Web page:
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A tragic story out of Plymouth, Michigan, reports that two teens, ages 14 and 15, caused a fatal car crash over the weekend.

The Livonia Police Department said they received multiple 911 calls about 9:00 p.m. Saturday stating that a white Ford Mustang with two occupants was doing doughnuts in an elementary school parking lot, but had since left. Police officers spotted the vehicle and attempted to make a traffic stop, but the driver of the Mustang sped off. Officers pursued the vehicle until he turned off the headlights. When Livonia police ended the pursuit, they notified the Plymouth Township Police Department, which found the Mustang in a wooded area about one mile from where the pursuit had ended. Both underage, unlicensed occupants died at the scene. According to reports, the driver was speeding and lost control before clipping the rear of a minivan and leaving the roadway. The Mustang rolled over, before coming to a stop into the wooded area where it was found engulfed in flames. The couple in the minivan were treated for minor injuries. It was later discovered that the Mustang was stolen outside an area business. An investigation is ongoing.

Sadly, this is not a unique occurrence. In recent years, there have been a number of these incidents nationwide. This tragic story should be a reminder to parents and teens about that driving without a license is a risky behavior – not to mention illegal.

Here a few facts and risks of underage driving from the Arrive Alive website:

Facts about underage driving:

  • Teen drivers aged 16-19 years are four times more likely than older drivers to crash.
  • Teens are more likely than older drivers to speed, run red lights, make illegal turns, ride with an intoxicated driver, and drive after using alcohol or drugs.
  • Inexperience is the reason why these drivers are more likely to underestimate hazardous situations.
  • The presence of teen passengers increases the risk of accidents by underage drivers – and the more passengers – the higher the risk.
  • Accidents by underage drivers occur mostly on Friday and Saturday nights between the hours 9pm and 6am.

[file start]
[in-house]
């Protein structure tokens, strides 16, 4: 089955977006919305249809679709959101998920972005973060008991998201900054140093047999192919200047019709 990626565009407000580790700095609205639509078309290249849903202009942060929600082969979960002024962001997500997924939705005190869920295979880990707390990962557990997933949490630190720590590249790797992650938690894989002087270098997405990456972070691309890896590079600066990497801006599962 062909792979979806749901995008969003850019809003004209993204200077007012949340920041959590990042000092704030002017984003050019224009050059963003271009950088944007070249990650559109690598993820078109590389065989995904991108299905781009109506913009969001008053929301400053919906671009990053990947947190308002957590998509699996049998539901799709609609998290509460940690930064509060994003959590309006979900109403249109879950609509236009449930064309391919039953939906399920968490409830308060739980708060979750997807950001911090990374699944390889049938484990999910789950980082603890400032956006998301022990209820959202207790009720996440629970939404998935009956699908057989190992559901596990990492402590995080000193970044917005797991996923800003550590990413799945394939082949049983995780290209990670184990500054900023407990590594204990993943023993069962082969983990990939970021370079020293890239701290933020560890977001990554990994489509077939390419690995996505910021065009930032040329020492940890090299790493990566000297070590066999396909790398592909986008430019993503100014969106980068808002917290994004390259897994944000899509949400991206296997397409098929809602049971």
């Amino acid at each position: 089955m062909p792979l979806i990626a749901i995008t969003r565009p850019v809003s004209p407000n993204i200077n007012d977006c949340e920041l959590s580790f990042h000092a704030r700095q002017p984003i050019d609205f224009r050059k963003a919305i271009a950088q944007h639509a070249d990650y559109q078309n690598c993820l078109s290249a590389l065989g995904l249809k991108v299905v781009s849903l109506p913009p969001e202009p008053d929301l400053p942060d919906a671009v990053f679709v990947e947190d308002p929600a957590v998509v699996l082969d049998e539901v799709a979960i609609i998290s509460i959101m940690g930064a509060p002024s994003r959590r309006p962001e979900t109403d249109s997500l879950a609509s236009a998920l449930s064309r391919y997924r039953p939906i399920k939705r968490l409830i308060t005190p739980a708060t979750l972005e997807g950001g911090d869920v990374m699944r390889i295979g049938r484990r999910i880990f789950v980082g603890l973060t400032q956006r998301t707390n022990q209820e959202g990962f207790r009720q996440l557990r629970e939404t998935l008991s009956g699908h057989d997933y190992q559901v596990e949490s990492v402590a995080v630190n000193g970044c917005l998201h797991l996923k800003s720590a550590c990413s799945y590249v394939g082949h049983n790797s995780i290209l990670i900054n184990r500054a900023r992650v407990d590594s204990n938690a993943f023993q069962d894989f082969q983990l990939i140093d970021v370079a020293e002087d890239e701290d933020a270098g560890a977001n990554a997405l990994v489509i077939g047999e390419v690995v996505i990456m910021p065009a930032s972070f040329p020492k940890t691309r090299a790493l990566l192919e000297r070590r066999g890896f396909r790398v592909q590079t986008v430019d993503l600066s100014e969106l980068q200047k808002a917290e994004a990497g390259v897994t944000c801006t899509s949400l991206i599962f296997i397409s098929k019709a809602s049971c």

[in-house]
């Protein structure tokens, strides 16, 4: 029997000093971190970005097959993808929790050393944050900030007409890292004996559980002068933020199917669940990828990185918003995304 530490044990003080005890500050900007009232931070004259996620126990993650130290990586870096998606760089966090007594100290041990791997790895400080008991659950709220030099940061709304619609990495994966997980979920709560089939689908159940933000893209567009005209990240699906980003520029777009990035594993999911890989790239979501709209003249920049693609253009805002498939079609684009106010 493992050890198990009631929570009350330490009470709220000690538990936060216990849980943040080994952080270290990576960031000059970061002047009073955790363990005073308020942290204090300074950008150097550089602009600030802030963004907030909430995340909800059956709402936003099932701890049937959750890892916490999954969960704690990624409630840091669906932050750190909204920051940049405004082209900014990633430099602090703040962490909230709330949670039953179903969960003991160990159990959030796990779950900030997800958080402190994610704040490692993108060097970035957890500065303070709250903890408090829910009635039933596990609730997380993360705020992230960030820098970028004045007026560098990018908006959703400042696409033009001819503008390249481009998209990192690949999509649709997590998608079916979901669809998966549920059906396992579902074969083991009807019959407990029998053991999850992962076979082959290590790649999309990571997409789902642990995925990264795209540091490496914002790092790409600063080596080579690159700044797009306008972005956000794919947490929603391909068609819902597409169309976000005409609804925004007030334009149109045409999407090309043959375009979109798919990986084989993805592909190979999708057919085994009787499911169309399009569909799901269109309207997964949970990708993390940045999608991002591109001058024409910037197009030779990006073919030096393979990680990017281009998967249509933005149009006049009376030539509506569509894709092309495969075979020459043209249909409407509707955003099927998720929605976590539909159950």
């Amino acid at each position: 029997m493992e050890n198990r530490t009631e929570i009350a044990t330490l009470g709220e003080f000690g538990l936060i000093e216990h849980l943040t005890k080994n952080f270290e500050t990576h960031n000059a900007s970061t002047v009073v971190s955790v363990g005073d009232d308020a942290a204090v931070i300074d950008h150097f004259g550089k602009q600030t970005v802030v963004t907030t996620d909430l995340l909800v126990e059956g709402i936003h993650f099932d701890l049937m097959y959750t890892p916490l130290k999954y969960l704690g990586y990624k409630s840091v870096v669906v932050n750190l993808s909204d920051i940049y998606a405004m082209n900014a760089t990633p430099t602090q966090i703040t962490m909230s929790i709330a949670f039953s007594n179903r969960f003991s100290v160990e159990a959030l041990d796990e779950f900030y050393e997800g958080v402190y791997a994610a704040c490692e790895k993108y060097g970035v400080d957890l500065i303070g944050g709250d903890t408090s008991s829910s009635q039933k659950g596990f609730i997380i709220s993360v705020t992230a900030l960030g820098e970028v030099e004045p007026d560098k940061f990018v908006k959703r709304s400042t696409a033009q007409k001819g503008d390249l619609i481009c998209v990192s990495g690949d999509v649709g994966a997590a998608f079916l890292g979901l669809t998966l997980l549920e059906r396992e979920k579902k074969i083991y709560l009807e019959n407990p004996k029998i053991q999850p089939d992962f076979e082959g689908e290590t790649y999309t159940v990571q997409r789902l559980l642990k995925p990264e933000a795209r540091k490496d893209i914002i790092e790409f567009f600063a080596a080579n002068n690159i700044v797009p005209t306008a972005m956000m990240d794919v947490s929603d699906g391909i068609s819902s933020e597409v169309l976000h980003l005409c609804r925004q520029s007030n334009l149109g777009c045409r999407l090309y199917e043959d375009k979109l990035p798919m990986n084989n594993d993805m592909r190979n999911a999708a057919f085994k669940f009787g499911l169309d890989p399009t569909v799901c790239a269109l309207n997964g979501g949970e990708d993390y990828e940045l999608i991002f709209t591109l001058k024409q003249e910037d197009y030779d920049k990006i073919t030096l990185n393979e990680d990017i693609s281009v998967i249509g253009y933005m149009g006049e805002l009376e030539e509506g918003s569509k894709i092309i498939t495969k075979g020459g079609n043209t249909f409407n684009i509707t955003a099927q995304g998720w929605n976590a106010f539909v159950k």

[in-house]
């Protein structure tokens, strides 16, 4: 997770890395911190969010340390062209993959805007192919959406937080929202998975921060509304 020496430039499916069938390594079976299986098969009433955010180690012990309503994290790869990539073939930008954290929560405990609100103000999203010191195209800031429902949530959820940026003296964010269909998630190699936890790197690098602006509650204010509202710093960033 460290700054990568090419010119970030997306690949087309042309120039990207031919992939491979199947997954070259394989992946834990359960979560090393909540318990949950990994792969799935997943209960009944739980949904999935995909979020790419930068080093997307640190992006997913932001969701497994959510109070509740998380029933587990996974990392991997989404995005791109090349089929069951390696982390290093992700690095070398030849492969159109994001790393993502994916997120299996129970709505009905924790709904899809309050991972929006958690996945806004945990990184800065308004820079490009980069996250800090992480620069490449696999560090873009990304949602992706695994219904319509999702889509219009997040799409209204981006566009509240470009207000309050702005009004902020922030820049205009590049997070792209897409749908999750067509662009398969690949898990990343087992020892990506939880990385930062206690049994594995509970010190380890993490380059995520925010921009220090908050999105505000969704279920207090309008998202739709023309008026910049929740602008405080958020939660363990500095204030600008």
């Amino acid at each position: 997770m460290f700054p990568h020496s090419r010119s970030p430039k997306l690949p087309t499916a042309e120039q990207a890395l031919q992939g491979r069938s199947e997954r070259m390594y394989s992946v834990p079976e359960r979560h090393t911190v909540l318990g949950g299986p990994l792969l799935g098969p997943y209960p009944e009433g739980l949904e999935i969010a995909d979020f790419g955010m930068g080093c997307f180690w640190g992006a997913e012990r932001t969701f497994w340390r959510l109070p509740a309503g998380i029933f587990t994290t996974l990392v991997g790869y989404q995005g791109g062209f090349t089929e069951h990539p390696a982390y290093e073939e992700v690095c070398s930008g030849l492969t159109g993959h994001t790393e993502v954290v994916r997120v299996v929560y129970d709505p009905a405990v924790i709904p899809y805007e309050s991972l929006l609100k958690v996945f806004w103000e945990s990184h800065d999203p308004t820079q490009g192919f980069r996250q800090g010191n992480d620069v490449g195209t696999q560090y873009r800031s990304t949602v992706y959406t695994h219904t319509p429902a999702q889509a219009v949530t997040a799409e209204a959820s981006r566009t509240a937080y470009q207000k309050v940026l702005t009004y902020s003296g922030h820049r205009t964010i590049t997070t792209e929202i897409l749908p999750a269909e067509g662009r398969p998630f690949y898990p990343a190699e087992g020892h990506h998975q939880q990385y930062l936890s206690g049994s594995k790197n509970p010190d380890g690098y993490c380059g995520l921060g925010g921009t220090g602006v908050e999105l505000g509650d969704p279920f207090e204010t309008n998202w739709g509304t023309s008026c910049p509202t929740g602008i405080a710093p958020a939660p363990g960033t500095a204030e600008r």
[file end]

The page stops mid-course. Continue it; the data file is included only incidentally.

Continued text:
Why do underage drivers pose such a significant risk?

  • The high number of underage drivers transgressing the law by going for a joyride can be attributed to peer pressure and a feeling of youthful invincibility.
  • Teenagers have a sense that they can get away with transgressions – a feeling of bravado whereby “I can get away with anything.”
  • This is further evident in research indicating that teens have the lowest rate of seat belt use.
  • About 30% of crashes killing young drivers involve alcohol and are often combined with contributing factors such as speeding.

Advice for parents:

  • Know what your children are doing and where they are – and how they are traveling to and from their destinations.
  • Talk with them about the consequences of their actions and the trouble they can get into.
  • Stress responsibility and the dangers to road safety.
  • Discuss with your children the need to avoid peer pressure and to avoid climbing in vehicles with underage and intoxicated drivers.
  • Put keys where underage children cannot get to them.

Sharing this advice with your kids might just prevent another unlicensed teen from getting behind the wheel–or prevent your child from being a passenger in a vehicle with an unlicensed driver.

Mark Bello is the CEO and General Counsel of Lawsuit Financial Corporation, a pro-justice lawsuit funding company.

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